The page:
Sunday, April 10, 2011

Song of Myself VI by Walt Whitman

A child said What is the grass? fetching it to me with full hands;
How could I answer the child? I do not know what it is any more
than he.

I guess it must be the flag of my disposition, out of hopeful green
stuff woven.

Or I guess it is the handkerchief of the Lord,
A scented gift and remembrancer designedly dropt,
Bearing the owner's name someway in the corners, that we may see
and remark, and say Whose?

Or I guess the grass is itself a child, the produced babe of the

Or I guess it is a uniform hieroglyphic,
And it means, Sprouting alike in broad zones and narrow zones,
Growing among black folks as among white,
Kanuck, Tuckahoe, Congressman, Cuff, I give them the same, I
receive them the same.

And now it seems to me the beautiful uncut hair of graves.

Tenderly will I use you curling grass,
It may be you transpire from the breasts of young men,
It may be if I had known them I would have loved them,
It may be you are from old people, or from offspring taken soon out
of their mothers' laps,
And here you are the mothers' laps.

This grass is very dark to be from the white heads of old mothers,
Darker than the colorless beards of old men,
Dark to come from under the faint red roofs of mouths.

O I perceive after all so many uttering tongues,
And I perceive they do not come from the roofs of mouths for

I wish I could translate the hints about the dead young men and
And the hints about old men and mothers, and the offspring taken
soon out of their laps.

What do you think has become of the young and old men?
And what do you think has become of the women and children?

They are alive and well somewhere,
The smallest sprout shows there is really no death,
And if ever there was it led forward life, and does not wait at the
end to arrest it,
And ceas'd the moment life appear'd.

All goes onward and outward, nothing collapses,
And to die is different from what any one supposed, and luckier.

I couldn't use all of "Song of Myself" here, because it's quite long (this is section six out of 52), and because as a whole it really defies commentary. Lives are spent unspooling its greatness. But this is my favorite section, and it provides some insight into the title Leaves of Grass, in which it was published.

The "myself" of the poem reminds me of Stevens' rabbit: it is colossal, and expanding. But unlike the rabbit, whose self obliterates the outside world, Whitman's self absorbs everything it touches. "I am large," he writes, "I contain multitudes." I don't think it's correct to say that Whitman is "narrating for all," as that implies that some sort of disconnect from his true self that isn't there. Whitman does, to me, really seem to be talking about himself, but his is a democratic self; the boundaries are conspicuously blurred. The democratic self requires a capacious understanding, and an ability to see things from multiple angles, and house multiple meanings.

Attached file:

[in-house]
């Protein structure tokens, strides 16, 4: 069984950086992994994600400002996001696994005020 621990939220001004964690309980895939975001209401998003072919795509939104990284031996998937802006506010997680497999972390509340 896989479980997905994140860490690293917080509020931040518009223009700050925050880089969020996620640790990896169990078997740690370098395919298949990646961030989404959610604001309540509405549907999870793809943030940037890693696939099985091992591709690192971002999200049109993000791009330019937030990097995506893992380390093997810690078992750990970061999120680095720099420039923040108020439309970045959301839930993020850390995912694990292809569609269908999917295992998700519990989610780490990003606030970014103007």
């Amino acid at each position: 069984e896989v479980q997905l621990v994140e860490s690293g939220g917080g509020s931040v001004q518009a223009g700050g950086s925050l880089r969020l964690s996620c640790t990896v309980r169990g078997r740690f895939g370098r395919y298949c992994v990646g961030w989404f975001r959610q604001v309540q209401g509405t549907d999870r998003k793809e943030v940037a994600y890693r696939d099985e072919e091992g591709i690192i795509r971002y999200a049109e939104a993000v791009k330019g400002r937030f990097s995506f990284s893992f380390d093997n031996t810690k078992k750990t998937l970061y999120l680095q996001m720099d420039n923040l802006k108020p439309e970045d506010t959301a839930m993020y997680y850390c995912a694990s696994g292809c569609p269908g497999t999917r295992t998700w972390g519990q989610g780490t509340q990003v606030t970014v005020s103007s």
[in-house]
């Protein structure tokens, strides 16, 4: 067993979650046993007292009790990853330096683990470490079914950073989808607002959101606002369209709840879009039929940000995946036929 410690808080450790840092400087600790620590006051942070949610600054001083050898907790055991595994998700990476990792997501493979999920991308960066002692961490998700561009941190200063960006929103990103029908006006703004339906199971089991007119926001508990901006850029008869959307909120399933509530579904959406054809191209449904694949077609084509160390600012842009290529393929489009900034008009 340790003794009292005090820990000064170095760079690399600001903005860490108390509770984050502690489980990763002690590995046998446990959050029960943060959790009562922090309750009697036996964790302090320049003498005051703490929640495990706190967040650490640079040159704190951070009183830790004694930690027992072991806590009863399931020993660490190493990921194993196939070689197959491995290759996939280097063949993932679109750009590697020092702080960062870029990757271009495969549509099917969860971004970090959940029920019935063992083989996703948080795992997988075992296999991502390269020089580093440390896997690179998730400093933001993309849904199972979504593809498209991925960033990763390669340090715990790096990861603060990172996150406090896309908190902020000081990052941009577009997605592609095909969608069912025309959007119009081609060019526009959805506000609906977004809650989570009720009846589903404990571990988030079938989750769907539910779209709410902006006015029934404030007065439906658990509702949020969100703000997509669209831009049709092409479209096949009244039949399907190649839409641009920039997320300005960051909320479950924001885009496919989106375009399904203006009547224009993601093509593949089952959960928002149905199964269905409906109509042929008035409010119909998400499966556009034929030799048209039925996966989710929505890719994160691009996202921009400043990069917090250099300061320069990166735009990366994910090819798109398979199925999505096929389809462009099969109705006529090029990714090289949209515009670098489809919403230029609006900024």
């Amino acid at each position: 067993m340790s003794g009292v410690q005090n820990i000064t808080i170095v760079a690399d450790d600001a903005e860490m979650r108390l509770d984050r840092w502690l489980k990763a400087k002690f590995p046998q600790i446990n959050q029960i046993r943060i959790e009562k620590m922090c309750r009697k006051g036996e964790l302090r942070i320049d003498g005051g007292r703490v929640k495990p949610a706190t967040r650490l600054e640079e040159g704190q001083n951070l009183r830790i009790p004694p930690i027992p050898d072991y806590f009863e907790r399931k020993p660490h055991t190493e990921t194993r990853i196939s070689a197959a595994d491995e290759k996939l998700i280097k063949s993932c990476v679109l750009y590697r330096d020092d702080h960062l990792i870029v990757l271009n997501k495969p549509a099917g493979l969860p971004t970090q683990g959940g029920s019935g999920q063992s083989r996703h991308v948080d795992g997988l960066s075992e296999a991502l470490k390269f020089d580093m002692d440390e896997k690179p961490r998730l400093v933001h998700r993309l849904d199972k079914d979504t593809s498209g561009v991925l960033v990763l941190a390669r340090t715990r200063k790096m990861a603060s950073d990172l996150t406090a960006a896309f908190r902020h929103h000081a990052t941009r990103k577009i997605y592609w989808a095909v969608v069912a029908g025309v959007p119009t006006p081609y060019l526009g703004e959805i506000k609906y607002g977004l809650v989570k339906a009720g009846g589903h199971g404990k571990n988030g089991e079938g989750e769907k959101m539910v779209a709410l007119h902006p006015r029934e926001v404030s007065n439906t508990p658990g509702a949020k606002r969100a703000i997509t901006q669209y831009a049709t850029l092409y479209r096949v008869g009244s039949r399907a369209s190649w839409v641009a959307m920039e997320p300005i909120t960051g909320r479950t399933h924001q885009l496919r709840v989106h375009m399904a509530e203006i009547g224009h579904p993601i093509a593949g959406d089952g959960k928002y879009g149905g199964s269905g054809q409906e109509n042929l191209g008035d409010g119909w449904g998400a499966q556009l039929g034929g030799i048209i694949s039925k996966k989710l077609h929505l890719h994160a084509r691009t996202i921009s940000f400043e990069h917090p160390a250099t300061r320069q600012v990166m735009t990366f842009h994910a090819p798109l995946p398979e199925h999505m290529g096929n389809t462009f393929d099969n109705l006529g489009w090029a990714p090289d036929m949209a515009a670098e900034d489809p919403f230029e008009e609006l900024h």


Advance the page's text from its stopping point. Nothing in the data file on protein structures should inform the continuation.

I love this section of "Song of Myself" because of the way it extends that capaciousness to even the grass of the earth. The first half of the section gives us a wonderful treatise on grass, defining and redefining it, compounding its significance: It is simultaneously "the flag of my disposition, out of hopeful green stuff woven" and "the handkerchief of the Lord;" it is a "child, the produced babe of vegetation." This itself is childlike in its playful imaginativeness; the grass is permitted to be all these things. The grass has names like people, it grows with people, has no cultural divisions. And as wonderful as those lines are, they do not prepare you for that most wonderful line:

And now it seems to me the beautiful uncut hair of graves.

Which might win a contest, if you held one, to determine the world's greatest metaphors.

The section shifts here, becoming unexpectedly a meditation on death. The grass becomes the living growth of dead bodies and so the democratic self, which emphasizes its deeply held connection to all things, is not afraid to die, because it resides elsewhere. This idea is developed more strongly in the next section, in which Whitman tells us, "I pass death with the dying and birth with the new-wash'd babe, and / am not contain'd between my hat and boot." In Emersonian fashion, Whitman affirms that as long as any life continues, all life continues. Though "Song of Myself" precedes Yeats' "Second Coming" by sixty years, the last lines of this section seem to me a reply to this:

Things fall apart, the centre cannot hold;
Mere anarchy is loosed upon the world...

Which are the poet's expression of the second law of thermodynamics. Entropy conquers all. But Whitman's hope conquers even science! Brent, you wanted life affirming, so I leave you with this, one of the most life-affirming statements I know:

All goes onward and outward, nothing collapses,
And to die is different from what any one supposed, and luckier.


Brent Waggoner said...

I actually found those line pretty affirming before you pointed them out. This is a really great piece of poetry.

Christopher said...

It bowls me over every time I read it.